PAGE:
Medically reviewed by Oliinyk Elizabeth Ivanovna, PharmD. Last updated on 2020-04-02
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IMITREX® Injection is indicated in adults for (1) the acute treatment of migraine, with or without aura, and (2) the acute treatment of cluster headache.
Limitations of Use
- Use only if a clear diagnosis of migraine or cluster headache has been established. If a patient has no response to the first migraine or cluster headache attack treated with IMITREX Injection, reconsider the diagnosis before IMITREX Injection is administered to treat any subsequent attacks.
- IMITREX Injection is not indicated for the prevention of migraine or cluster headache attacks.
The maximum single recommended adult dose of IMITREX Injection for the acute treatment of migraine or cluster headache is 6 mg injected subcutaneously. For the treatment of migraine, if side effects are dose limiting, lower doses (1 mg to 5 mg) may be used. For the treatment of cluster headache, the efficacy of lower doses has not been established.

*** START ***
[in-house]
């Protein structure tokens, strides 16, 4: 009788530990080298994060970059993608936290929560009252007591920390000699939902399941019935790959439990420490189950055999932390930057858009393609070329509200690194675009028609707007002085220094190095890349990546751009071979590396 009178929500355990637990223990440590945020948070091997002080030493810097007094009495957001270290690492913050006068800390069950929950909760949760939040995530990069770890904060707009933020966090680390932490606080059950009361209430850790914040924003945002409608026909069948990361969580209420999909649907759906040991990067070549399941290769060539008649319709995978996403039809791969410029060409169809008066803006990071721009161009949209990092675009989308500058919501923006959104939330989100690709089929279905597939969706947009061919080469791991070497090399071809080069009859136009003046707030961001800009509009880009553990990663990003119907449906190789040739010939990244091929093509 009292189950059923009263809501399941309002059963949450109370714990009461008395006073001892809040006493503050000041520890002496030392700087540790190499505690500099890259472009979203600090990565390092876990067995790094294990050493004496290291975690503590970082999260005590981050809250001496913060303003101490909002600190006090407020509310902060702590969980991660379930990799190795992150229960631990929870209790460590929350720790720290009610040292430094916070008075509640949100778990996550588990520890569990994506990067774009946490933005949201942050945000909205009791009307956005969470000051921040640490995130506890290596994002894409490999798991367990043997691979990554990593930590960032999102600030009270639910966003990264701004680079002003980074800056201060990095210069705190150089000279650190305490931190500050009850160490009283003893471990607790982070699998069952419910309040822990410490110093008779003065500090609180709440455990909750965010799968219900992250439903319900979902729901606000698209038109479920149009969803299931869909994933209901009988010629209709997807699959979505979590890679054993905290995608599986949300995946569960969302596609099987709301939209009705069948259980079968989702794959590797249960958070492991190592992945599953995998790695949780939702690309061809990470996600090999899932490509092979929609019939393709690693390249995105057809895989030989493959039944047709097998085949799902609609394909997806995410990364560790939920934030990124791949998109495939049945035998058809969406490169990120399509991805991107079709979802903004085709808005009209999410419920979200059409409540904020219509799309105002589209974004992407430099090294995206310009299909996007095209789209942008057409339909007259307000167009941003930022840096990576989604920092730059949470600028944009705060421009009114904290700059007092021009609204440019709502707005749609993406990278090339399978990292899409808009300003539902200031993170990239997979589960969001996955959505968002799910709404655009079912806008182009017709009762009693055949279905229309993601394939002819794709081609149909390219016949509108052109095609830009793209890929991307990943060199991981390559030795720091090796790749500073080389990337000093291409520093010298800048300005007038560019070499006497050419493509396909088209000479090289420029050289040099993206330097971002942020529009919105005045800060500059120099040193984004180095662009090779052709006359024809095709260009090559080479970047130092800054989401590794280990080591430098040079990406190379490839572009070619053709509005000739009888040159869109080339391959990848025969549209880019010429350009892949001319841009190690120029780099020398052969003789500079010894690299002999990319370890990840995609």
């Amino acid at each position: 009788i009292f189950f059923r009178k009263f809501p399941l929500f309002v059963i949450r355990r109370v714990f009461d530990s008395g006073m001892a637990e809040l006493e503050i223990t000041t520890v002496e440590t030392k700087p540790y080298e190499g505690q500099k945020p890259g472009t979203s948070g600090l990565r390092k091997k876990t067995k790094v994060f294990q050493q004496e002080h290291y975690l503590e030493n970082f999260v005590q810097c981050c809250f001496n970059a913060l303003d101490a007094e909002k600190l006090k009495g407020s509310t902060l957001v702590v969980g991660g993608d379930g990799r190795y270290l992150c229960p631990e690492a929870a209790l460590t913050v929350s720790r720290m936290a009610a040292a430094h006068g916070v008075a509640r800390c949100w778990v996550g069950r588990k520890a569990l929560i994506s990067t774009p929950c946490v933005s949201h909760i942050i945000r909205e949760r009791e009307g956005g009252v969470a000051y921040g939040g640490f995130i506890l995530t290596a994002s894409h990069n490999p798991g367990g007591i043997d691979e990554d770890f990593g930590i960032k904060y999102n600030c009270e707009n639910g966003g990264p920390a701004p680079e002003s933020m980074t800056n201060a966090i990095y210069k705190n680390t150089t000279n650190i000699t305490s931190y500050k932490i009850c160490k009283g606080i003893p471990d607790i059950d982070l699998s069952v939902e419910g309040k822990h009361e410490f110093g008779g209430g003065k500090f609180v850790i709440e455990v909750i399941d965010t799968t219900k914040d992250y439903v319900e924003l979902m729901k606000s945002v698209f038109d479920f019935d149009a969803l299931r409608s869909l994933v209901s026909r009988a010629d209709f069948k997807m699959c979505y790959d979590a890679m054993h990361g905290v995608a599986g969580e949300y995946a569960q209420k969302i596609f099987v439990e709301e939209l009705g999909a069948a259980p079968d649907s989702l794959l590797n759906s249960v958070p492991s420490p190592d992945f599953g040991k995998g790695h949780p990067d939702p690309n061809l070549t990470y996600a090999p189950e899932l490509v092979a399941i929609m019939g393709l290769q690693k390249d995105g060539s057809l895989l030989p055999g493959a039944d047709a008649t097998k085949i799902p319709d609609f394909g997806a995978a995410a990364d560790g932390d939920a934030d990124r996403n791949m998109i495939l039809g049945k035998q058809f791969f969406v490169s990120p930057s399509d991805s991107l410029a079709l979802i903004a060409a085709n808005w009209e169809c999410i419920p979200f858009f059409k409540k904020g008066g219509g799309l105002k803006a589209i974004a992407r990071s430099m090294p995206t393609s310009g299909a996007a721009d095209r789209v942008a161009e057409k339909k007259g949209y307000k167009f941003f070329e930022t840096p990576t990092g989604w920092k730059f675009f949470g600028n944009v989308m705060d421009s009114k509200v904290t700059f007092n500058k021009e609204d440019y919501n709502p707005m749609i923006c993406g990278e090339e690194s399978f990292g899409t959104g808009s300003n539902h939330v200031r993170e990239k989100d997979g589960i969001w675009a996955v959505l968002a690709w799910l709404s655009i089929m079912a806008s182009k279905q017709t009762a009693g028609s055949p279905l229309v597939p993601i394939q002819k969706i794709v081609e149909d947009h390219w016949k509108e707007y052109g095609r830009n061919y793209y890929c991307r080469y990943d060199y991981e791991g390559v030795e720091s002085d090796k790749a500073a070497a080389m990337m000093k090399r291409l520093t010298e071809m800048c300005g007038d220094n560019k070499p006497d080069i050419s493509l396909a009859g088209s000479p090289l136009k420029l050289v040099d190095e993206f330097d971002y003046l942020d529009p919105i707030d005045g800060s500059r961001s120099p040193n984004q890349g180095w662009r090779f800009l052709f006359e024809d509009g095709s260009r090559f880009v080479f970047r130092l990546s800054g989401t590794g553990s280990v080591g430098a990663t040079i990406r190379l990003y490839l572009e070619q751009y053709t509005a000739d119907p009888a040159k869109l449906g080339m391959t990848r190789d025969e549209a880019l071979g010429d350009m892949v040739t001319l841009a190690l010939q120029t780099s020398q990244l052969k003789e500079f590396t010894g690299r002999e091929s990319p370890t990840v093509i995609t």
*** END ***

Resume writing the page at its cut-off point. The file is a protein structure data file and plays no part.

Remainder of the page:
The maximum cumulative dose that may be given in 24 hours is 12 mg, two 6-mg injections separated by at least 1 hour. A second 6-mg dose should only be considered if some response to a first injection was observed.
Administration Using The IMITREX STATdose Pen®
An autoinjector device (IMITREX STATdose Pen) is available for use with 4- mg and 6-mg prefilled syringe cartridges. With this device, the needle penetrates approximately 1/4 inch (5 to 6 mm). The injection is intended to be given subcutaneously, and intramuscular or intravascular delivery must be avoided. Instruct patients on the proper use of IMITREX STATdose Pen and direct them to use injection sites with an adequate skin and subcutaneous thickness to accommodate the length of the needle.
Administration Of Doses Of IMITREX Other Than 4 Or 6 mg